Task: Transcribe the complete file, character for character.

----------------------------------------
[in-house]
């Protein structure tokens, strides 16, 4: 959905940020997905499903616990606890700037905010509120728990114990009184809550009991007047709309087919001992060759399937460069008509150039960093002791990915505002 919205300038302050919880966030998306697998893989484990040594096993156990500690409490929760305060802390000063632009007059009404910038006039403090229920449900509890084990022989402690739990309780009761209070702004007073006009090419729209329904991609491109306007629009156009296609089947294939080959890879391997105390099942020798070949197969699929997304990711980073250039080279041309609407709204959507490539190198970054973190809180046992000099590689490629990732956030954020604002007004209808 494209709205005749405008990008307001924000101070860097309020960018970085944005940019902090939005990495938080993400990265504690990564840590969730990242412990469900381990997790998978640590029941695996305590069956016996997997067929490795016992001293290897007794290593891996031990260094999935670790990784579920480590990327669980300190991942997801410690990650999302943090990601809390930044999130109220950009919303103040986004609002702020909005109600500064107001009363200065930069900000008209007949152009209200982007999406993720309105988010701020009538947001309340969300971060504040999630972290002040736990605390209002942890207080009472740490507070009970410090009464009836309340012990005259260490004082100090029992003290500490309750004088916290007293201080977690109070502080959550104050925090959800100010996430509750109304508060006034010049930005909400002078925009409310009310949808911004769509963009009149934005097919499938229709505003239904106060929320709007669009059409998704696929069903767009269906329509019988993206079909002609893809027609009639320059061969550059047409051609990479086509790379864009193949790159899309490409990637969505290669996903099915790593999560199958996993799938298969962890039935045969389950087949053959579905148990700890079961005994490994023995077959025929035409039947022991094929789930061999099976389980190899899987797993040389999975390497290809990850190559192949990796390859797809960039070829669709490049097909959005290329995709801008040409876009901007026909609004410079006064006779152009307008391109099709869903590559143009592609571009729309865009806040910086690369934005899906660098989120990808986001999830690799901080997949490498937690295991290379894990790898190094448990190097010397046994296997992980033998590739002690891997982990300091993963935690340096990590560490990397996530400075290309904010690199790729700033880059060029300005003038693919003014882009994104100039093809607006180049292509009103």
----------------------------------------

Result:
[in-house]
């Protein structure tokens, strides 16, 4: 959905940020997905499903616990606890700037905010509120728990114990009184809550009991007047709309087919001992060759399937460069008509150039960093002791990915505002 919205300038302050919880966030998306697998893989484990040594096993156990500690409490929760305060802390000063632009007059009404910038006039403090229920449900509890084990022989402690739990309780009761209070702004007073006009090419729209329904991609491109306007629009156009296609089947294939080959890879391997105390099942020798070949197969699929997304990711980073250039080279041309609407709204959507490539190198970054973190809180046992000099590689490629990732956030954020604002007004209808 494209709205005749405008990008307001924000101070860097309020960018970085944005940019902090939005990495938080993400990265504690990564840590969730990242412990469900381990997790998978640590029941695996305590069956016996997997067929490795016992001293290897007794290593891996031990260094999935670790990784579920480590990327669980300190991942997801410690990650999302943090990601809390930044999130109220950009919303103040986004609002702020909005109600500064107001009363200065930069900000008209007949152009209200982007999406993720309105988010701020009538947001309340969300971060504040999630972290002040736990605390209002942890207080009472740490507070009970410090009464009836309340012990005259260490004082100090029992003290500490309750004088916290007293201080977690109070502080959550104050925090959800100010996430509750109304508060006034010049930005909400002078925009409310009310949808911004769509963009009149934005097919499938229709505003239904106060929320709007669009059409998704696929069903767009269906329509019988993206079909002609893809027609009639320059061969550059047409051609990479086509790379864009193949790159899309490409990637969505290669996903099915790593999560199958996993799938298969962890039935045969389950087949053959579905148990700890079961005994490994023995077959025929035409039947022991094929789930061999099976389980190899899987797993040389999975390497290809990850190559192949990796390859797809960039070829669709490049097909959005290329995709801008040409876009901007026909609004410079006064006779152009307008391109099709869903590559143009592609571009729309865009806040910086690369934005899906660098989120990808986001999830690799901080997949490498937690295991290379894990790898190094448990190097010397046994296997992980033998590739002690891997982990300091993963935690340096990590560490990397996530400075290309904010690199790729700033880059060029300005003038693919003014882009994104100039093809607006180049292509009103």